Quantum Spectre



Let lasers guide the way in researcher-created puzzler.

What parents need to know

Positive messages

There's a very thin plot about saving a laboratory from creatures, but too little narrative to matter.

Positive role models

There aren't any characters.

Ease of play

The game has clear instructions that cover the controls and goals. After mastering the basics, the game slowly introduces new types of tools and mechanics. Bouncing arrows intially tell the player what to click on, where to put objects, and how to win. 

Not applicable
Not applicable
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Drinking, drugs, & smoking
Not applicable
Privacy & safety

No privacy and safety concerns. Game activities are recorded by the researchers/designers, and players are not given the option to opt out. There's also a request for feedback after playing. The most personal information requested is country and zip code (if US). Though play data is collected, it's for research, and parents should have no issues regarding privacy.

Parents Need to Know

Parents need to know that Quantum Spectre is designed to help players understand and play with optics and light. It has no objectionable content, and is designed by researchers for learning. The puzzles grow increasingly more confounding and different reflective widgets get added every few levels. Kids should get a solid feel for how light can be reflected, bent, split, and combined, and there's plently of play time and challenge and all for free. And while the game is fun, it's also helping researchers learn about learning and to make better educational games. 

What kids can learn



  • physics


Thinking & Reasoning

  • problem solving
  • solving puzzles

Engagement, Approach, Support


The core task of directing lasers to targets lasts a snappy few minutes per level, and subsequent levels add enticing incremental additions like barriers, new mirrors, light splitters, and different-colored lights.   

Learning Approach

Players use light redirection to solve puzzles, so learning about light's properties is effectively embedded within play. Players can experiment but are incentivized to be efficient. A level creator would be a welcome addition.


The initial instructions are clear and understandable. The game falls short in the middle and late game challenges by leaving the player with no options to get help on a tricky level.  

What kids can learn



  • physics


Thinking & Reasoning

  • problem solving
  • solving puzzles

Kids can learn that they can reflect, refract, split, combine, and generally use anything shiny to bounce light beams. They won't get vocabulary from the game, but they will understand the basics of light physics. In a sense, they'll also have experience manipulating beams that will be informative when they encounter the terms later. Playing with laser beams is naturally fun, and the game stays true to that experience, offering players the same joy that researchers get in the lab.  

This Learning Rating review was written by Seann Dikkers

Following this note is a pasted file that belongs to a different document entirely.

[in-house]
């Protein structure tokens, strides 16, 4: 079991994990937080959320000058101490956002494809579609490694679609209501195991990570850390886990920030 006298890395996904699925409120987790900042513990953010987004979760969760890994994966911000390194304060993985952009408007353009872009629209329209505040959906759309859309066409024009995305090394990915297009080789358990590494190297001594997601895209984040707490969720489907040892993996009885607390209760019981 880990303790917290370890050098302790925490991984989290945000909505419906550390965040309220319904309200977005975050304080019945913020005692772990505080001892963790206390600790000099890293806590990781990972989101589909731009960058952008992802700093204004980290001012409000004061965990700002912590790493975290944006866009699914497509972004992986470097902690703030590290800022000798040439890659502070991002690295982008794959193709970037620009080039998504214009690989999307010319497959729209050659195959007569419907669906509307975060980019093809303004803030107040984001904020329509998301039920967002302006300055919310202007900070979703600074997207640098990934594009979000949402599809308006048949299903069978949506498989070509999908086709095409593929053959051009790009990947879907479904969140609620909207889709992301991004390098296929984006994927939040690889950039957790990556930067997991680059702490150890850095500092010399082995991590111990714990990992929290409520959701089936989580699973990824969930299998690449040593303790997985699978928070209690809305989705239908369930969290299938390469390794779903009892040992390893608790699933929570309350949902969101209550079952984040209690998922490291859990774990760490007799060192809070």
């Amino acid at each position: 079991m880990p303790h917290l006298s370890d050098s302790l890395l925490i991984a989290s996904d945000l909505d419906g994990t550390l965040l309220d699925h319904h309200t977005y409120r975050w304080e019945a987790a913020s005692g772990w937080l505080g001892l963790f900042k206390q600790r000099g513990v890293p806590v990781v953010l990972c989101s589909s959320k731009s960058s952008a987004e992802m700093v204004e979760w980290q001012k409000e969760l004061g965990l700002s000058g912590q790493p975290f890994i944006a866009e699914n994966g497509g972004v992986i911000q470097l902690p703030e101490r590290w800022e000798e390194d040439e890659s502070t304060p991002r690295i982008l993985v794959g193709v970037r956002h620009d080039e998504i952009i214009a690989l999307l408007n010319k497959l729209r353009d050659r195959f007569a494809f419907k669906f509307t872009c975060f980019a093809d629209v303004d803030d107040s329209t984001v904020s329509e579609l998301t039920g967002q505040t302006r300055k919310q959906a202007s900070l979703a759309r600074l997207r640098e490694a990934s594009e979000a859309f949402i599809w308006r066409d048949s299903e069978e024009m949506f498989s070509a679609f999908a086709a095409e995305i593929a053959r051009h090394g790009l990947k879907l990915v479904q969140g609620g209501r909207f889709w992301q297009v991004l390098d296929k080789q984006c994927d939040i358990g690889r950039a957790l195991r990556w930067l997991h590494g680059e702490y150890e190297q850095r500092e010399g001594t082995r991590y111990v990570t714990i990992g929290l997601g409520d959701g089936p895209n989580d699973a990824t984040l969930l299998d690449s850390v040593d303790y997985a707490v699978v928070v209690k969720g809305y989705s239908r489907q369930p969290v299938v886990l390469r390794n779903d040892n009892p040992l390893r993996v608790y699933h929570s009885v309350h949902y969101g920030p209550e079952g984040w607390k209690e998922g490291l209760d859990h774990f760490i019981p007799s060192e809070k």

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What's it about?

There are little wiggly things called spectres trapped in blue tanks. They're about to break free and cause havoc, and the player's job is to solve puzzles -- using lasers -- to contain them. These multi-colored laser beams must be redirected toward targets using mirrors and other reflective surfaces.

Is it any good?


QUANTUM SPECTRE is fun -- addicting even -- and might have kids dreaming about little light beams. It has good pacing that adds new twists every few levels to keep things fresh and challenging. Kids of the right age should find themselves in the sweet spot -- just a step away from being stumped for a good portion of the game. That being said, there isn't a hint guide, walkthrough, or help mode. If a kid gets stuck, he or she will be really stuck. Solutions might pop up on YouTube, but until then it's a bit frustrating. (So if you've got the solution for level 2.9 pass it along!)  

Families can talk about...

  • Explore mirrors and focused light at home! Using a laser pointer and reflective surfaces (check the pots and pans for curved ones) you can set up a home version of a level from the game, or make a brand new one. 

  • Try to come up with a science fiction story that fits the game. How exactly does redirecting a laser beam help contain the dangerous spectres?  For younger kids, use Bobo Explores Light as inspiration.

  • If you like puzzle solving, check out our "Top Puzzle Apps for Kids". 

Game details

Platforms:Mac, Windows
Pricing structure:Free
Available online?Available online
Developer:EdGE @ TERC
Release date:January 1, 2012
Topics:Science and nature

This review of Quantum Spectre was written by

Common Sense Media's unbiased ratings are conducted by expert reviewers and aren't influenced by the product's creators or by any of our funders, affiliates, or partners.


Our star rating assesses the media's overall quality.

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Learning ratings

  • Best: Really engaging; great learning approach.
  • Very Good: Engaging; good learning approach.
  • Good: Pretty engaging; good learning approach.
  • Fair: Somewhat engaging; OK learning approach.
  • Not for Learning: Not recommended for learning.
  • Not for Kids: Not age-appropriate for kids; not recommended for learning.

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